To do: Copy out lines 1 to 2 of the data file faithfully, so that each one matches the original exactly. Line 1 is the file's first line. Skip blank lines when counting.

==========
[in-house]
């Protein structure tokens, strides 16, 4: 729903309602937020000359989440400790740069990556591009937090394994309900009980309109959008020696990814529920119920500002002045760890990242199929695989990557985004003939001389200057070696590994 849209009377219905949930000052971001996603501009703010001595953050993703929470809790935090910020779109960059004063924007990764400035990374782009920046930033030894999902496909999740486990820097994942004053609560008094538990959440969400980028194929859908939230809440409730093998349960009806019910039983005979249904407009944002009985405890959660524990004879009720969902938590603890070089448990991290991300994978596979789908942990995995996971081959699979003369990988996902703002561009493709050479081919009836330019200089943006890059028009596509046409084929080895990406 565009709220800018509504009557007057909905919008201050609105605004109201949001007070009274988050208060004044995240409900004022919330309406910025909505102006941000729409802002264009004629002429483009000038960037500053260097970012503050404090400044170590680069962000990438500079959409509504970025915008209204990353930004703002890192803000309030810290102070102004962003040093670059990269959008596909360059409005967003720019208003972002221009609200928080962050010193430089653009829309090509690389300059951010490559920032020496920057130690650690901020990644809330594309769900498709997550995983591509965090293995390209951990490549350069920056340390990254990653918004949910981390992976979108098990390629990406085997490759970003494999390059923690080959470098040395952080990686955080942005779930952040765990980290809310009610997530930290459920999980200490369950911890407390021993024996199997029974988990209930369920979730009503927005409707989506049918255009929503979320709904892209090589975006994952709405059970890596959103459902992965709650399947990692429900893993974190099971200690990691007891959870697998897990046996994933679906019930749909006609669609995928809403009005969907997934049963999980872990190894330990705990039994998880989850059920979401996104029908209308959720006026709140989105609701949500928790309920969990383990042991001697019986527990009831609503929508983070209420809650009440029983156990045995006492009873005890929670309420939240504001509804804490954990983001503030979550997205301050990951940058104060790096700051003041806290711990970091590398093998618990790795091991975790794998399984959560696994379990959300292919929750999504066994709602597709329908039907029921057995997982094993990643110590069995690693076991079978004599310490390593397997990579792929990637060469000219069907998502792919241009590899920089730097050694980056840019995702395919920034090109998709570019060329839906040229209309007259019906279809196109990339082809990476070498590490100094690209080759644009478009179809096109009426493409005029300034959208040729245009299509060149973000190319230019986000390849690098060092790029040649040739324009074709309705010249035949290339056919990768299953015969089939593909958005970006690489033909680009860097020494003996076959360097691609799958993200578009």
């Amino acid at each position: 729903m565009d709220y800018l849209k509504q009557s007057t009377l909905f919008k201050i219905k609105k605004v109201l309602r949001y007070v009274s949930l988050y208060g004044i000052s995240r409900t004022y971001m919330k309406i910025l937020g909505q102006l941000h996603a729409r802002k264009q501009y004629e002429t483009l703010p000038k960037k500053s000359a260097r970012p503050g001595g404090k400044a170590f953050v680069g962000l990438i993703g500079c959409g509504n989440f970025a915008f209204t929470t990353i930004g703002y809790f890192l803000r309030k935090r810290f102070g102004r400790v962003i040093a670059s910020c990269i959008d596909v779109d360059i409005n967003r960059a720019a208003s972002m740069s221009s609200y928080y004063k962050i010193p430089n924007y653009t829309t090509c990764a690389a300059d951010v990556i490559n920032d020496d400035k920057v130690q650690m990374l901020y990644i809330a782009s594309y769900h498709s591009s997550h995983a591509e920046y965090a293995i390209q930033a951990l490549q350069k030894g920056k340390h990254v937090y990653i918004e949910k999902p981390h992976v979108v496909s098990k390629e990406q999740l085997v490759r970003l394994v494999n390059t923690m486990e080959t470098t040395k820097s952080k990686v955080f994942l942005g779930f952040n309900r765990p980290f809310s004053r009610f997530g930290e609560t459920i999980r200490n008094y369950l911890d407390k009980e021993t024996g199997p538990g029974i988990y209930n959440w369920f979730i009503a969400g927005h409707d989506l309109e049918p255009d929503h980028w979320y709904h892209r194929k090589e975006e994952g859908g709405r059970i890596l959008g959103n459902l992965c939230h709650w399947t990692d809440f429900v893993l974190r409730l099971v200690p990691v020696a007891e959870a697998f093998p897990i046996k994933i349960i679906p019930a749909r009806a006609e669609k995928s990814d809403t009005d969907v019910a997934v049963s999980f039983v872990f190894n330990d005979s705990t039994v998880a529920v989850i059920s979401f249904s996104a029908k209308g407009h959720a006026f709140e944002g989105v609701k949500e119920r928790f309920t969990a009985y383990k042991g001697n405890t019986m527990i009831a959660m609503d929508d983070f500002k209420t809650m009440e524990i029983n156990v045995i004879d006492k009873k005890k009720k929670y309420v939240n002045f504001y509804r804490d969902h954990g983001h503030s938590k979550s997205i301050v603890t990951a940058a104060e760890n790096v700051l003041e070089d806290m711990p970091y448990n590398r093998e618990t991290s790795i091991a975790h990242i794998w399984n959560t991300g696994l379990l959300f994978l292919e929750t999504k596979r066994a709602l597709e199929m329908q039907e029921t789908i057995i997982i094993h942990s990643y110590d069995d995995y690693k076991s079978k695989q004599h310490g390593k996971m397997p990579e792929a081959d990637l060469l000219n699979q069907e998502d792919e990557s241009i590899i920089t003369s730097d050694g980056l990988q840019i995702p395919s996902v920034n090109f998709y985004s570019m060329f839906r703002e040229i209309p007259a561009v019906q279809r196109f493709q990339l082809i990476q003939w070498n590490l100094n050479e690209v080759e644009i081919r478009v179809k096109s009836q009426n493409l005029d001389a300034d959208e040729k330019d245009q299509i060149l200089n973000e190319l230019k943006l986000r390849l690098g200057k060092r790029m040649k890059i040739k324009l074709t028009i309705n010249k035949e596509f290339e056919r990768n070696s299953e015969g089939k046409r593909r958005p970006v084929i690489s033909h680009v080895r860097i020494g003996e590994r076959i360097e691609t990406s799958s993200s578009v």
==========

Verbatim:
[in-house]
């Protein structure tokens, strides 16, 4: 729903309602937020000359989440400790740069990556591009937090394994309900009980309109959008020696990814529920119920500002002045760890990242199929695989990557985004003939001389200057070696590994 849209009377219905949930000052971001996603501009703010001595953050993703929470809790935090910020779109960059004063924007990764400035990374782009920046930033030894999902496909999740486990820097994942004053609560008094538990959440969400980028194929859908939230809440409730093998349960009806019910039983005979249904407009944002009985405890959660524990004879009720969902938590603890070089448990991290991300994978596979789908942990995995996971081959699979003369990988996902703002561009493709050479081919009836330019200089943006890059028009596509046409084929080895990406 565009709220800018509504009557007057909905919008201050609105605004109201949001007070009274988050208060004044995240409900004022919330309406910025909505102006941000729409802002264009004629002429483009000038960037500053260097970012503050404090400044170590680069962000990438500079959409509504970025915008209204990353930004703002890192803000309030810290102070102004962003040093670059990269959008596909360059409005967003720019208003972002221009609200928080962050010193430089653009829309090509690389300059951010490559920032020496920057130690650690901020990644809330594309769900498709997550995983591509965090293995390209951990490549350069920056340390990254990653918004949910981390992976979108098990390629990406085997490759970003494999390059923690080959470098040395952080990686955080942005779930952040765990980290809310009610997530930290459920999980200490369950911890407390021993024996199997029974988990209930369920979730009503927005409707989506049918255009929503979320709904892209090589975006994952709405059970890596959103459902992965709650399947990692429900893993974190099971200690990691007891959870697998897990046996994933679906019930749909006609669609995928809403009005969907997934049963999980872990190894330990705990039994998880989850059920979401996104029908209308959720006026709140989105609701949500928790309920969990383990042991001697019986527990009831609503929508983070209420809650009440029983156990045995006492009873005890929670309420939240504001509804804490954990983001503030979550997205301050990951940058104060790096700051003041806290711990970091590398093998618990790795091991975790794998399984959560696994379990959300292919929750999504066994709602597709329908039907029921057995997982094993990643110590069995690693076991079978004599310490390593397997990579792929990637060469000219069907998502792919241009590899920089730097050694980056840019995702395919920034090109998709570019060329839906040229209309007259019906279809196109990339082809990476070498590490100094690209080759644009478009179809096109009426493409005029300034959208040729245009299509060149973000190319230019986000390849690098060092790029040649040739324009074709309705010249035949290339056919990768299953015969089939593909958005970006690489033909680009860097020494003996076959360097691609799958993200578009």